RZ358 is a potential intravenous monoclonal antibody in Phase 2 clinical development for Congenital Hyperinsulinism (CHI), an ultra-orphan indication. RZ358 is a first-in-class fully human antibody that counteracts the effects of elevated insulin (hyperinsulinemia) via allosteric modulation of the insulin receptor, making it well-suited as a therapy for severe, persistent hypoglycemia caused by hyperinsulinemic conditions such as CHI. XOMA demonstrated clinical proof-of-concept through Phase 2a studies and Rezolute plans to advance clinical development in 2018. The compound has received designated orphan status in the US and European Union.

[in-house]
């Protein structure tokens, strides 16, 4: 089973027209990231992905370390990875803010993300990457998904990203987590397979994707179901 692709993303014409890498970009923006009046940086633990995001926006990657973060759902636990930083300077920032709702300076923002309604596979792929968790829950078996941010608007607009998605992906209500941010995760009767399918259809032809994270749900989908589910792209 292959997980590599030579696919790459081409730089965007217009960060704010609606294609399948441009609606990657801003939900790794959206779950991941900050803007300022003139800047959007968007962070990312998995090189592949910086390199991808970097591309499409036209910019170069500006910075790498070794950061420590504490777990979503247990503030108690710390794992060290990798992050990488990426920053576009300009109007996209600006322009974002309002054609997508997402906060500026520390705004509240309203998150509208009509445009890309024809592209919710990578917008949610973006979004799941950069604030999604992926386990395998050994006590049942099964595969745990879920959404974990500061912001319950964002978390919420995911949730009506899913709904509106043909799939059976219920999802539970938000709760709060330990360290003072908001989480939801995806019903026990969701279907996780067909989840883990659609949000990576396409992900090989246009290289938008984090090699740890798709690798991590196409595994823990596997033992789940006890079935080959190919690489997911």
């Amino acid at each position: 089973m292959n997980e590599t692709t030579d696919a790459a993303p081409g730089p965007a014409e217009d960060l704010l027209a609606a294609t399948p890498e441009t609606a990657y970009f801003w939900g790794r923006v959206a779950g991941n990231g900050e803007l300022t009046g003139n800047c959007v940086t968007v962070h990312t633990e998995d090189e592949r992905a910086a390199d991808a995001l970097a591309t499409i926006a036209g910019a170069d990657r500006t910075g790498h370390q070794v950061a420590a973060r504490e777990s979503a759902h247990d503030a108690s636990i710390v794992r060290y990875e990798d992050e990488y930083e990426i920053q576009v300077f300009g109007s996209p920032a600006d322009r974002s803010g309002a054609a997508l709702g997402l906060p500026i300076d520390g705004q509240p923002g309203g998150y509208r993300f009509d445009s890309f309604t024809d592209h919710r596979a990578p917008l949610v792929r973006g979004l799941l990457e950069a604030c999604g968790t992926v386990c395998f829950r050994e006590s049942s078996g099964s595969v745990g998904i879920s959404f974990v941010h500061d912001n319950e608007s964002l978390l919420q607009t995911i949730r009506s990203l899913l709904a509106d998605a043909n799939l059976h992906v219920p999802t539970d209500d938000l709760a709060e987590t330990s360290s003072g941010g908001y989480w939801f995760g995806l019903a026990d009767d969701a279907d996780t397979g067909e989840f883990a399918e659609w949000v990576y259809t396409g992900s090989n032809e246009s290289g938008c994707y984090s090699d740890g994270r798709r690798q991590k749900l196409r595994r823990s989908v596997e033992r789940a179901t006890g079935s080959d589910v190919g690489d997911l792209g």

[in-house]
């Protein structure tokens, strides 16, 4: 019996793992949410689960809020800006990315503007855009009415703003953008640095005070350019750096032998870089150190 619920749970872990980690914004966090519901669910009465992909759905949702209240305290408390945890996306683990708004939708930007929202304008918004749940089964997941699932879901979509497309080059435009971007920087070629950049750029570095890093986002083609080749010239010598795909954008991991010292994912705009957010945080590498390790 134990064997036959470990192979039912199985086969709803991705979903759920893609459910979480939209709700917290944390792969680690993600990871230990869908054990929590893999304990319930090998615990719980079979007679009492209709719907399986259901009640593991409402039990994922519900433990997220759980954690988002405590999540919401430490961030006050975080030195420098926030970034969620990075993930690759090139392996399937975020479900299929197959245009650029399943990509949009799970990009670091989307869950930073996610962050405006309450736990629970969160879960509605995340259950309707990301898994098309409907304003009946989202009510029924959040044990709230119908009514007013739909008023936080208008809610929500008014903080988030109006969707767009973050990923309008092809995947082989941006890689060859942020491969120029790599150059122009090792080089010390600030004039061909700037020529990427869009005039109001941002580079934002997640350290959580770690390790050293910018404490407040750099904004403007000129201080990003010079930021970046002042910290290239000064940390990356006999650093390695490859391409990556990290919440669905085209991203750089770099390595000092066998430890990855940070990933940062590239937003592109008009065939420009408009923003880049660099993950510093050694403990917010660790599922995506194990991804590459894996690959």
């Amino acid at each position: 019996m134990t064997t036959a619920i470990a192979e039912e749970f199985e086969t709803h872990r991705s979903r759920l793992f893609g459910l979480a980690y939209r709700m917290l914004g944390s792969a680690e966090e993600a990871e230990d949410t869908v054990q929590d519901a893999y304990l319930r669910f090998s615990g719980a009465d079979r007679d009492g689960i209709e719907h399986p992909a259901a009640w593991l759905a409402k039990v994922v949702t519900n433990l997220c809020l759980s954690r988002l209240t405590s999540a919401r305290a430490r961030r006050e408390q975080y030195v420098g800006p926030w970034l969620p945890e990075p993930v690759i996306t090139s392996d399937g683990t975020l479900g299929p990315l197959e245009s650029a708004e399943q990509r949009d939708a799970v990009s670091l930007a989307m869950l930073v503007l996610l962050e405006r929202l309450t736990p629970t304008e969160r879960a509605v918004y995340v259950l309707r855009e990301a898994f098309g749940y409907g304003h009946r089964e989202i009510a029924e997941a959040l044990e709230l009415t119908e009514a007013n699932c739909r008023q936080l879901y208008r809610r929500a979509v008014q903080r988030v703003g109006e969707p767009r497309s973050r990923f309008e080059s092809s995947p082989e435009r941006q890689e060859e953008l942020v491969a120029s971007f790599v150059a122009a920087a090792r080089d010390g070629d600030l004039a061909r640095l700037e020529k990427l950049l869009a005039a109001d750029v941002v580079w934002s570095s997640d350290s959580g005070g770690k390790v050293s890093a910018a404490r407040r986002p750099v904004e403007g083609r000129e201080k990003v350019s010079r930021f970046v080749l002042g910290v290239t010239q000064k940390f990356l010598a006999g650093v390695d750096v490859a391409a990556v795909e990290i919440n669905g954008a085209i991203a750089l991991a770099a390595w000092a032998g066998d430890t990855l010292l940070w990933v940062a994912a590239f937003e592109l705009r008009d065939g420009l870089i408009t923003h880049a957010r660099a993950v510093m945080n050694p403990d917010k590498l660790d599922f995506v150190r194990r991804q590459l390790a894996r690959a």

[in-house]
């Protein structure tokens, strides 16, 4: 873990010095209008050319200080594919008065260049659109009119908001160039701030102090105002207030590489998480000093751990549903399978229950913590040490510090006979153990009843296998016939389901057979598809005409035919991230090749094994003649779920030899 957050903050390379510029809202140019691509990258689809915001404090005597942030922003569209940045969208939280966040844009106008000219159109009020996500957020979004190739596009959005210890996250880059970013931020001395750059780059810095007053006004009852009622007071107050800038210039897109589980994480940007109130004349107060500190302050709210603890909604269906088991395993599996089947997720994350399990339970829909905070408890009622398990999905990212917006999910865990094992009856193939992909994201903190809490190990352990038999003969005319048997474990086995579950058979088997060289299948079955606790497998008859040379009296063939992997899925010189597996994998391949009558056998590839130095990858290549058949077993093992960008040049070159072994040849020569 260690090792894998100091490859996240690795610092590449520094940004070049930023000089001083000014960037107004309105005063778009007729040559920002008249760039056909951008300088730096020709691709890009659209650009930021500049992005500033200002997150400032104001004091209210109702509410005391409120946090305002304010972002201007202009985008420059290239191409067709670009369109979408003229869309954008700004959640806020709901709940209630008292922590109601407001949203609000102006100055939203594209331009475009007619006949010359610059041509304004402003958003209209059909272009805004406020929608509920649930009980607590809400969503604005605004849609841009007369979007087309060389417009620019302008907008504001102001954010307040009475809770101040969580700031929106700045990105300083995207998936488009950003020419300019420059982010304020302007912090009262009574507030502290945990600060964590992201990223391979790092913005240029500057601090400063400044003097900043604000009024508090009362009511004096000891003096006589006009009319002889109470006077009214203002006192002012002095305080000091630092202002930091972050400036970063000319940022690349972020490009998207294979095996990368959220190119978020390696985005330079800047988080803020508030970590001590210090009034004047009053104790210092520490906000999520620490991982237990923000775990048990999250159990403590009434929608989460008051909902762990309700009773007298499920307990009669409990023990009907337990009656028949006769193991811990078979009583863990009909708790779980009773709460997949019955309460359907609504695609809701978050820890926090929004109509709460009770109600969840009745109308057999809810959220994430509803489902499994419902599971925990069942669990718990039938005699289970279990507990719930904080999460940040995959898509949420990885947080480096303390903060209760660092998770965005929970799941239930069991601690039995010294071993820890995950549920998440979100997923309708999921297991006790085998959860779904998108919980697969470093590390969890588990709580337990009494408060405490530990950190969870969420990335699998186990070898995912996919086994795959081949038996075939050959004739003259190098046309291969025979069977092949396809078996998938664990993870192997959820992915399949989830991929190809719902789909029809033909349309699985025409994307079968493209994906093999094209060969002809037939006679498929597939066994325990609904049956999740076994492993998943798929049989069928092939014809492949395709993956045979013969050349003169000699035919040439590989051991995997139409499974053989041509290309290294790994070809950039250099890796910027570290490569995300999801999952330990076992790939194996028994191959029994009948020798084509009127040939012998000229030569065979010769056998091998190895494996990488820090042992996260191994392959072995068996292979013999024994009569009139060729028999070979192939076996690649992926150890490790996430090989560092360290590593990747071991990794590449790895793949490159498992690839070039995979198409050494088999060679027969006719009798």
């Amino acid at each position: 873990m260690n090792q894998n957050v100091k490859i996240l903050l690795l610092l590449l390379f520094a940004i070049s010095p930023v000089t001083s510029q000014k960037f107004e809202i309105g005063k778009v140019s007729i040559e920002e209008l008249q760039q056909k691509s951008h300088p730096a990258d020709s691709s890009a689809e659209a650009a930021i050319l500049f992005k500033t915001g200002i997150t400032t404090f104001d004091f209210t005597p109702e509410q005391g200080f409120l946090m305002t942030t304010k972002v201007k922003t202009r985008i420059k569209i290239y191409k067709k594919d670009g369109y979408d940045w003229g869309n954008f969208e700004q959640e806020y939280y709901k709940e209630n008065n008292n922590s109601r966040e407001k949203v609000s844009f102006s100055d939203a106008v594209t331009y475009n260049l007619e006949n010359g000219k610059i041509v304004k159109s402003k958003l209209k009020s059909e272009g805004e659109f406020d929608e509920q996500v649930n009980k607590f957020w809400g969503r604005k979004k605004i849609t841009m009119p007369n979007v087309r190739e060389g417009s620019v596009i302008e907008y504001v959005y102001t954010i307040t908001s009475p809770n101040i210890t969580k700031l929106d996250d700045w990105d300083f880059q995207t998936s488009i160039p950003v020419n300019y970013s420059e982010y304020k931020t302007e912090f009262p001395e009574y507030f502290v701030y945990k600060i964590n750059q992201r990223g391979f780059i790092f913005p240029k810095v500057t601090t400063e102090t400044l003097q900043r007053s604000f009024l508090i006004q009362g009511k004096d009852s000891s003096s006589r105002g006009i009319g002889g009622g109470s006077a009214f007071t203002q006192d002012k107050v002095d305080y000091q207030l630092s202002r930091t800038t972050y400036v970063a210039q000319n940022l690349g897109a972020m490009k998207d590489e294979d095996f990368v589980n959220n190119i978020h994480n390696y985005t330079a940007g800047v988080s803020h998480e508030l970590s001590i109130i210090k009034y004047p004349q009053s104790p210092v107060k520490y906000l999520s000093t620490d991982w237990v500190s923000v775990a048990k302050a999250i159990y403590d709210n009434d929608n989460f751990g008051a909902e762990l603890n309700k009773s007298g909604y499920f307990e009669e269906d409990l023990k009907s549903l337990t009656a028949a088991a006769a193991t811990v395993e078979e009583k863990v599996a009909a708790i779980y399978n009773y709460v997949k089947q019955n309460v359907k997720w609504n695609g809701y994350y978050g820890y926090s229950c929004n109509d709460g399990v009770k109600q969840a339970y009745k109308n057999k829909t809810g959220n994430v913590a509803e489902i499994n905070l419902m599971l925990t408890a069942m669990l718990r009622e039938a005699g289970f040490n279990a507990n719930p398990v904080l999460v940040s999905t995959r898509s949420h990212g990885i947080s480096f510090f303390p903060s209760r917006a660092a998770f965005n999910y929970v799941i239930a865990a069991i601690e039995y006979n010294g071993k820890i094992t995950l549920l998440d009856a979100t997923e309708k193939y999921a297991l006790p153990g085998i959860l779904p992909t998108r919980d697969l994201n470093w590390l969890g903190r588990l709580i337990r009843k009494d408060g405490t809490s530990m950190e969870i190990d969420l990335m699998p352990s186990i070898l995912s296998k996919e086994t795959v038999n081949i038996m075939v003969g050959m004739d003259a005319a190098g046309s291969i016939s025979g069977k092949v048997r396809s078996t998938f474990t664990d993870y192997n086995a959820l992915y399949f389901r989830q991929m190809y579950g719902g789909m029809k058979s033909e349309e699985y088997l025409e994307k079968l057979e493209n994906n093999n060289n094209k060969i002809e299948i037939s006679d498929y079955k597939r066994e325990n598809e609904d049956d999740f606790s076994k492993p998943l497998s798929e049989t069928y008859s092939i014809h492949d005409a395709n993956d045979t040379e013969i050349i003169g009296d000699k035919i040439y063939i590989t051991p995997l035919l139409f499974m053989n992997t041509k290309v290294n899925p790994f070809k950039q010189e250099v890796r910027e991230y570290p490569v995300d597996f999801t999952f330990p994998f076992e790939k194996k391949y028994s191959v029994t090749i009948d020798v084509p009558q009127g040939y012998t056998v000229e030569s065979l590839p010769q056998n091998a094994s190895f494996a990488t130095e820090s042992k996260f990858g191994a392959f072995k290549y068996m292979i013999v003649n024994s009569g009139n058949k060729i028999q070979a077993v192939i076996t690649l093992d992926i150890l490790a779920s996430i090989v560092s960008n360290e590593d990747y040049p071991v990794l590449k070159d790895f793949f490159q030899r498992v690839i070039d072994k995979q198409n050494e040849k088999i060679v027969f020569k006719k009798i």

CHI is a rare disorder in which the insulin-secreting cells of the pancreas (beta cells) fail to respond to normal regulatory controls, leading to inappropriate and excessive insulin secretion and action, including frequent episodes of severe hypoglycemia. In infants and young children, these episodes are characterized by lethargy, irritability and difficulty feeding. Repeated episodes of hypoglycemia increase the risk for serious complications such as breathing difficulties, seizures, developmental delays and intellectual disability, vision loss, brain damage, coma and possibly death. About 60 percent of infants with CHI experience a hypoglycemic episode within the first month of life. Other affected children develop hypoglycemia by early childhood. To avoid hypoglycemia, many require frequent glucose monitoring and feeding, including intravenous or intestinal administration of sugar solutions, particularly overnight. These necessities have a substantial negative effect on the quality of life of patients and their families, on top of the many morbidities caused by CHI. A significant number of patients cannot be adequately treated with or do not tolerate existing medical therapies. Surgical removal of all or part of the pancreas is a cornerstone of management for many patients, but is invasive and diabetes-inducing.